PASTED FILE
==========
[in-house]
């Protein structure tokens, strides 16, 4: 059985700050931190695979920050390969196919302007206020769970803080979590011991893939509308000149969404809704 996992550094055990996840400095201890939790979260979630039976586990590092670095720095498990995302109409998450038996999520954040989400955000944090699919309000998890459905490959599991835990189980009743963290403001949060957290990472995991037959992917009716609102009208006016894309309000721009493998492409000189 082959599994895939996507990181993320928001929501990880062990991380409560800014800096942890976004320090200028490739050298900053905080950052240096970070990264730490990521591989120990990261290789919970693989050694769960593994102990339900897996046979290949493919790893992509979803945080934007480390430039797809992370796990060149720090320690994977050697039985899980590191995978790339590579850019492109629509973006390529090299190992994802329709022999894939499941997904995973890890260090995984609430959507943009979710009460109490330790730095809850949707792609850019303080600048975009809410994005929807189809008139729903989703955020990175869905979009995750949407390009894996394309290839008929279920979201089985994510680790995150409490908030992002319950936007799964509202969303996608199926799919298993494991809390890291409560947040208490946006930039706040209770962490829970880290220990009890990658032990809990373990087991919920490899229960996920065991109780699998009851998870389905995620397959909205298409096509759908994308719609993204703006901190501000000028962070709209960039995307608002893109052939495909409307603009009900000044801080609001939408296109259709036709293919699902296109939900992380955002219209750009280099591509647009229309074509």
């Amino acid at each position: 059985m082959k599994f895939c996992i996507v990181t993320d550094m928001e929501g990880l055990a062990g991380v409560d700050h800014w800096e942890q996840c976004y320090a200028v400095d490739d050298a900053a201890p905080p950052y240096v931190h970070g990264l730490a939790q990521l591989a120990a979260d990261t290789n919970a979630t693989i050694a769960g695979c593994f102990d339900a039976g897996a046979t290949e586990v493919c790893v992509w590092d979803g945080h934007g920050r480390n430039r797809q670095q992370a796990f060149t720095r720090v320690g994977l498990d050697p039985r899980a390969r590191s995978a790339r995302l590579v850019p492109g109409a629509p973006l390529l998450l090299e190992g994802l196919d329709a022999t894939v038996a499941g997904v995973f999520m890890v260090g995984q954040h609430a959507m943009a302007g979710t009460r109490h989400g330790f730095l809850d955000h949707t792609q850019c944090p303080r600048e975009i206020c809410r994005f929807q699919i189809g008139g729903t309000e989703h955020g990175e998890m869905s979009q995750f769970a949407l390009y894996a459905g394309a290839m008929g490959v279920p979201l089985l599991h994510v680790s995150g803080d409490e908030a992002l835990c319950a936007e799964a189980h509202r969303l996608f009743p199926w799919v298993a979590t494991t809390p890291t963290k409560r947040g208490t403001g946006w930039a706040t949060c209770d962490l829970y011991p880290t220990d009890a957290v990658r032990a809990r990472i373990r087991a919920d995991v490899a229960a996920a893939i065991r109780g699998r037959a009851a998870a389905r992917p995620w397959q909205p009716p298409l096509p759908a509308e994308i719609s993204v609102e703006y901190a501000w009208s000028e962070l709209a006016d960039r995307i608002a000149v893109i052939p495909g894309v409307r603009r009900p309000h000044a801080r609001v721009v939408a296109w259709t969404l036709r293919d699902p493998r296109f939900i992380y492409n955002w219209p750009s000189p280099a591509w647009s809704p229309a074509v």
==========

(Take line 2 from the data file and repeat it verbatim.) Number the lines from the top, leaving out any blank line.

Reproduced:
């Protein structure tokens, strides 16, 4: 059985700050931190695979920050390969196919302007206020769970803080979590011991893939509308000149969404809704 996992550094055990996840400095201890939790979260979630039976586990590092670095720095498990995302109409998450038996999520954040989400955000944090699919309000998890459905490959599991835990189980009743963290403001949060957290990472995991037959992917009716609102009208006016894309309000721009493998492409000189 082959599994895939996507990181993320928001929501990880062990991380409560800014800096942890976004320090200028490739050298900053905080950052240096970070990264730490990521591989120990990261290789919970693989050694769960593994102990339900897996046979290949493919790893992509979803945080934007480390430039797809992370796990060149720090320690994977050697039985899980590191995978790339590579850019492109629509973006390529090299190992994802329709022999894939499941997904995973890890260090995984609430959507943009979710009460109490330790730095809850949707792609850019303080600048975009809410994005929807189809008139729903989703955020990175869905979009995750949407390009894996394309290839008929279920979201089985994510680790995150409490908030992002319950936007799964509202969303996608199926799919298993494991809390890291409560947040208490946006930039706040209770962490829970880290220990009890990658032990809990373990087991919920490899229960996920065991109780699998009851998870389905995620397959909205298409096509759908994308719609993204703006901190501000000028962070709209960039995307608002893109052939495909409307603009009900000044801080609001939408296109259709036709293919699902296109939900992380955002219209750009280099591509647009229309074509």